Well, I'd argue that there is a sort of external cost of looting, buying, and selling: MUDflation - that scourge of MMOs that trivializes the game and causes prices to skyrocket. MUDflation is the consequence of a coordination problem, the result of over-use of a common resource. MUDflation is a negative externality: a cost created but not felt by each player in proportion to the amount of items and currency they produce.

But this fact justifies taxes, in general. Why the difference beween different games? To get deeper into that, let's look at a simple mathematical model:

For simplicity suppose that you can post an item on the market for a price, Price, ranging from zero to one. Suppose also that the probability that you successfully sell the item is Pr = 1 - Price (i.e. the probability you sell is decreasing when price is increasing). Now let the merchant value of an item be denoted by M. M is the opportunity cost of selling the item to another player, i.e. it is the money you could have made selling the item to a merchant.

To continue, the WoW auction fee is dependent on the duration, too, so let the length of time you post, t, be a choice between 1 (12 hours) , 2 (24 hours), and  4 (48 hours). GW2 has no post duration limit or fee. In general, then, the expected value to a seller of an item is given by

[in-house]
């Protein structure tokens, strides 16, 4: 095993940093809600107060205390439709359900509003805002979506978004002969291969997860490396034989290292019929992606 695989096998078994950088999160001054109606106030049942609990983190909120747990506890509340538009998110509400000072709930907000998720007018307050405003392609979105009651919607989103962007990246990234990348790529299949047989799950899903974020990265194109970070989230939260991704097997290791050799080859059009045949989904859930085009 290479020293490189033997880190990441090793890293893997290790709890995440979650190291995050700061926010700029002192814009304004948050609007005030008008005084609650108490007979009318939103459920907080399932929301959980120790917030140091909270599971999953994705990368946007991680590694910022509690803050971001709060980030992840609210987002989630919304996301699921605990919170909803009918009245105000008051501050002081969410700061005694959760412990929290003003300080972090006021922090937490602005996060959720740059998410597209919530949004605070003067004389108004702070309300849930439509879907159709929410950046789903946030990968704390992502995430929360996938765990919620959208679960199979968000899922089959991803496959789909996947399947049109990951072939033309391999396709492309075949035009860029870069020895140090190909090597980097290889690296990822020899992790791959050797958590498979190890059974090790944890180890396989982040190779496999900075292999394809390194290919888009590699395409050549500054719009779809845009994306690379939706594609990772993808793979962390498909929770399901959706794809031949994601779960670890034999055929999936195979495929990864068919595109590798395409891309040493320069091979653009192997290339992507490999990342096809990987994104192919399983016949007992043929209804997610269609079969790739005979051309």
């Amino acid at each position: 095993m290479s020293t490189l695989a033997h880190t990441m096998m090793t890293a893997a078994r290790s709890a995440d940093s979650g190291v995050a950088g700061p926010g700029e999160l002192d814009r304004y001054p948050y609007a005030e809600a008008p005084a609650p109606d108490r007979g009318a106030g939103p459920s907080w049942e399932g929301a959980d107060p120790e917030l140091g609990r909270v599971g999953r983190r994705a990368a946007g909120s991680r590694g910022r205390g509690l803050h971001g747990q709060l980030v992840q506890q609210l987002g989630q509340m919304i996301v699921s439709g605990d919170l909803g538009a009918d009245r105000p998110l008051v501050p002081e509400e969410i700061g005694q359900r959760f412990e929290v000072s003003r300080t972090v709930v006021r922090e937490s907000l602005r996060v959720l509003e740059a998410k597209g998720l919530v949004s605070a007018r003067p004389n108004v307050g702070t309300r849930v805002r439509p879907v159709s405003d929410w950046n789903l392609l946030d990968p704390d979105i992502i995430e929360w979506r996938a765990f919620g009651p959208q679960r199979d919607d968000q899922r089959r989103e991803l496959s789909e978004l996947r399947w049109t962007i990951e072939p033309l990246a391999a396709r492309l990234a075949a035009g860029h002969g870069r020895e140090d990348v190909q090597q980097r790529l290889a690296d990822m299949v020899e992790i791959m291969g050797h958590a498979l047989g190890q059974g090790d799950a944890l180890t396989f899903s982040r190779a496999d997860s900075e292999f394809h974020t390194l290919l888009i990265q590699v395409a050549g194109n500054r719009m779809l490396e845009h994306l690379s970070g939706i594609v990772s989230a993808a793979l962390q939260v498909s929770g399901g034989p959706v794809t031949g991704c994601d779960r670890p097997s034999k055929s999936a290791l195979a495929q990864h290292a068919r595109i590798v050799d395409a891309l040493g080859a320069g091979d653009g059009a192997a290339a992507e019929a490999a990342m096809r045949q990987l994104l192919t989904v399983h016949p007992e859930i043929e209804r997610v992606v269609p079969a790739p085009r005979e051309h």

E[V] = Pr(Sale)*Price*(1 - Tax on sale) - Pr(No sale)*Listing fee - Merchant Price

We now have what we need to compare expected values on WoW's auction house and GW2's trading post:

E[V] = Pr*Price*.95 - (1 - Pr)*M*(0.15t) - M 

= Price*.95 - .95*Price^2 - .15t*Price*M - M (since Pr = 1 - Price)


E[V] = (1-Price)*Price*.85 - Price*(.05)*Price - M

= .85*Price - .9*Price^2 - M (since Pr = 1 - Price)

Note that WoW has a more complicated dependence on the merchant value of an item and on the posting time.

To get the optimum price, take derivative with respect to price, set to zero, and solve. We get that the value-maximizing price for WoW  is Price = (.95 - .15t*M)/1.9. For GW2, the value is Price = .85/1.8.

Now, this is just a simple model, and its not a very general one. But we can use it to make a few interesting observations. First, it is easier to pick the right price in GW2 than in WoW. And in fact, the system of buy and sell orders in GW2 makes determining probability of sale even easier than the eBay style of WoW. Because its easier to find the right price, its more likely that people will sell their items on the trading post than to merchants in GW2 than in WoW, all other things equal.